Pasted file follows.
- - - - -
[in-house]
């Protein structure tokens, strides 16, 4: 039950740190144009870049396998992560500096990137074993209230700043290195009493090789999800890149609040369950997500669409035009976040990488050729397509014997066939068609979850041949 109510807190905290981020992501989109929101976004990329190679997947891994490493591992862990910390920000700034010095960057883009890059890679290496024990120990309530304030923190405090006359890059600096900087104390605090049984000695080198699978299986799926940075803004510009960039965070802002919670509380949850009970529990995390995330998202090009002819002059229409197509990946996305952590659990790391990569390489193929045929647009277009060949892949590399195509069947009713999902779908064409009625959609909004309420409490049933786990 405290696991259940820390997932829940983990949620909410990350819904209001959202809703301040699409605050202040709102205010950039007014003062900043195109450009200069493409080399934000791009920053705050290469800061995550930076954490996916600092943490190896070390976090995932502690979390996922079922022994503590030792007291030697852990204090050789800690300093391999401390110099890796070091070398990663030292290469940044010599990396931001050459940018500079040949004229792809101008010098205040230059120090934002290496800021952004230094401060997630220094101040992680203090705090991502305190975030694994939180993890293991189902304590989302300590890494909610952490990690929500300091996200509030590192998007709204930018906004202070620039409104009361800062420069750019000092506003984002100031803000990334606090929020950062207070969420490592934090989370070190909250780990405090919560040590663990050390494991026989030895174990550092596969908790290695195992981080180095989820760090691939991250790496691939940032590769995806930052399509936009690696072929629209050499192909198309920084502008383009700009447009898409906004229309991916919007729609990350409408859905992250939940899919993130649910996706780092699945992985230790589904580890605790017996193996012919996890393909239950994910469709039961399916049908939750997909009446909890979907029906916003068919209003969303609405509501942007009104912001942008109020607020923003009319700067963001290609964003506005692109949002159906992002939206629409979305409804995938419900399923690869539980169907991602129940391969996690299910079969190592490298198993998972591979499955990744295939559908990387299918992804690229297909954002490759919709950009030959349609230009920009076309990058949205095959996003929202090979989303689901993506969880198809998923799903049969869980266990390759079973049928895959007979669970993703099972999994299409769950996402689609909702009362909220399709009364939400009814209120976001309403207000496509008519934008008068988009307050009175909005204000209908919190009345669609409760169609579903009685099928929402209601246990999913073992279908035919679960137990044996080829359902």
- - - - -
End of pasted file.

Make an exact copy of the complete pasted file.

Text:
[in-house]
């Protein structure tokens, strides 16, 4: 039950740190144009870049396998992560500096990137074993209230700043290195009493090789999800890149609040369950997500669409035009976040990488050729397509014997066939068609979850041949 109510807190905290981020992501989109929101976004990329190679997947891994490493591992862990910390920000700034010095960057883009890059890679290496024990120990309530304030923190405090006359890059600096900087104390605090049984000695080198699978299986799926940075803004510009960039965070802002919670509380949850009970529990995390995330998202090009002819002059229409197509990946996305952590659990790391990569390489193929045929647009277009060949892949590399195509069947009713999902779908064409009625959609909004309420409490049933786990 405290696991259940820390997932829940983990949620909410990350819904209001959202809703301040699409605050202040709102205010950039007014003062900043195109450009200069493409080399934000791009920053705050290469800061995550930076954490996916600092943490190896070390976090995932502690979390996922079922022994503590030792007291030697852990204090050789800690300093391999401390110099890796070091070398990663030292290469940044010599990396931001050459940018500079040949004229792809101008010098205040230059120090934002290496800021952004230094401060997630220094101040992680203090705090991502305190975030694994939180993890293991189902304590989302300590890494909610952490990690929500300091996200509030590192998007709204930018906004202070620039409104009361800062420069750019000092506003984002100031803000990334606090929020950062207070969420490592934090989370070190909250780990405090919560040590663990050390494991026989030895174990550092596969908790290695195992981080180095989820760090691939991250790496691939940032590769995806930052399509936009690696072929629209050499192909198309920084502008383009700009447009898409906004229309991916919007729609990350409408859905992250939940899919993130649910996706780092699945992985230790589904580890605790017996193996012919996890393909239950994910469709039961399916049908939750997909009446909890979907029906916003068919209003969303609405509501942007009104912001942008109020607020923003009319700067963001290609964003506005692109949002159906992002939206629409979305409804995938419900399923690869539980169907991602129940391969996690299910079969190592490298198993998972591979499955990744295939559908990387299918992804690229297909954002490759919709950009030959349609230009920009076309990058949205095959996003929202090979989303689901993506969880198809998923799903049969869980266990390759079973049928895959007979669970993703099972999994299409769950996402689609909702009362909220399709009364939400009814209120976001309403207000496509008519934008008068988009307050009175909005204000209908919190009345669609409760169609579903009685099928929402209601246990999913073992279908035919679960137990044996080829359902």